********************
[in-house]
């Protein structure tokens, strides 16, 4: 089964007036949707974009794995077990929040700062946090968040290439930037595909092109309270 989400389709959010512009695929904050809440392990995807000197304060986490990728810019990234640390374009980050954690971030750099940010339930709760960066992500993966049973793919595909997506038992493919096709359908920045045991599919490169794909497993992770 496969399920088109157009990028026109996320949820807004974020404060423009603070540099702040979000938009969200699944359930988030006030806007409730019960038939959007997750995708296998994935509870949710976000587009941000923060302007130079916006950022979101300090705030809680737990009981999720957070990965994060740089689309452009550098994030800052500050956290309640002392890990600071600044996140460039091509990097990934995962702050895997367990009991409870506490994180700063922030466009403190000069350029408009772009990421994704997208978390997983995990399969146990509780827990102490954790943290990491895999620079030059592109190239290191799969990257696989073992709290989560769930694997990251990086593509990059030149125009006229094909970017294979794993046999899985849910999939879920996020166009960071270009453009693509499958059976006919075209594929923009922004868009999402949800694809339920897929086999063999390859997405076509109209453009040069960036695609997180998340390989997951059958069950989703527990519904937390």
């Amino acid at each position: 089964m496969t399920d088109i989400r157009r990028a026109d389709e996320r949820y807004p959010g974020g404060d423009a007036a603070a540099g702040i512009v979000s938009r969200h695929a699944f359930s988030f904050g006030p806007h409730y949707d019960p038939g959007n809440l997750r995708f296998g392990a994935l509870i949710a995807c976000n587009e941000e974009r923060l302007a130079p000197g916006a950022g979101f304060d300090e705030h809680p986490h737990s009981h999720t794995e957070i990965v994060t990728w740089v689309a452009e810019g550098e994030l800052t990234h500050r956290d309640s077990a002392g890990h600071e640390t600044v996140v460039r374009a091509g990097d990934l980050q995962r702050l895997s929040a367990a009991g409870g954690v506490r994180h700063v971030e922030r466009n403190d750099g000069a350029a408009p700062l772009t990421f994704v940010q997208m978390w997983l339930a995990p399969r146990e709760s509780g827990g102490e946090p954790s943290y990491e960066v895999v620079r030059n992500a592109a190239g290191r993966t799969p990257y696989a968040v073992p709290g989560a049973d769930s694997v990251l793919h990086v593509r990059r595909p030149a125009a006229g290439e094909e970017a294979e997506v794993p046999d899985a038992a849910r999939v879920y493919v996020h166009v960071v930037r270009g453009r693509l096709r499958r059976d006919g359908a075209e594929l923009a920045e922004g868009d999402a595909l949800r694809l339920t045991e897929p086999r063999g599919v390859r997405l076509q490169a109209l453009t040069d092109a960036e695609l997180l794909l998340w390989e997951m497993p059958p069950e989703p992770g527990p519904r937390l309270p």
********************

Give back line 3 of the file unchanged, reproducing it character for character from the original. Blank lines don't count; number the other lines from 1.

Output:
């Amino acid at each position: 089964m496969t399920d088109i989400r157009r990028a026109d389709e996320r949820y807004p959010g974020g404060d423009a007036a603070a540099g702040i512009v979000s938009r969200h695929a699944f359930s988030f904050g006030p806007h409730y949707d019960p038939g959007n809440l997750r995708f296998g392990a994935l509870i949710a995807c976000n587009e941000e974009r923060l302007a130079p000197g916006a950022g979101f304060d300090e705030h809680p986490h737990s009981h999720t794995e957070i990965v994060t990728w740089v689309a452009e810019g550098e994030l800052t990234h500050r956290d309640s077990a002392g890990h600071e640390t600044v996140v460039r374009a091509g990097d990934l980050q995962r702050l895997s929040a367990a009991g409870g954690v506490r994180h700063v971030e922030r466009n403190d750099g000069a350029a408009p700062l772009t990421f994704v940010q997208m978390w997983l339930a995990p399969r146990e709760s509780g827990g102490e946090p954790s943290y990491e960066v895999v620079r030059n992500a592109a190239g290191r993966t799969p990257y696989a968040v073992p709290g989560a049973d769930s694997v990251l793919h990086v593509r990059r595909p030149a125009a006229g290439e094909e970017a294979e997506v794993p046999d899985a038992a849910r999939v879920y493919v996020h166009v960071v930037r270009g453009r693509l096709r499958r059976d006919g359908a075209e594929l923009a920045e922004g868009d999402a595909l949800r694809l339920t045991e897929p086999r063999g599919v390859r997405l076509q490169a109209l453009t040069d092109a960036e695609l997180l794909l998340w390989e997951m497993p059958p069950e989703p992770g527990p519904r937390l309270p």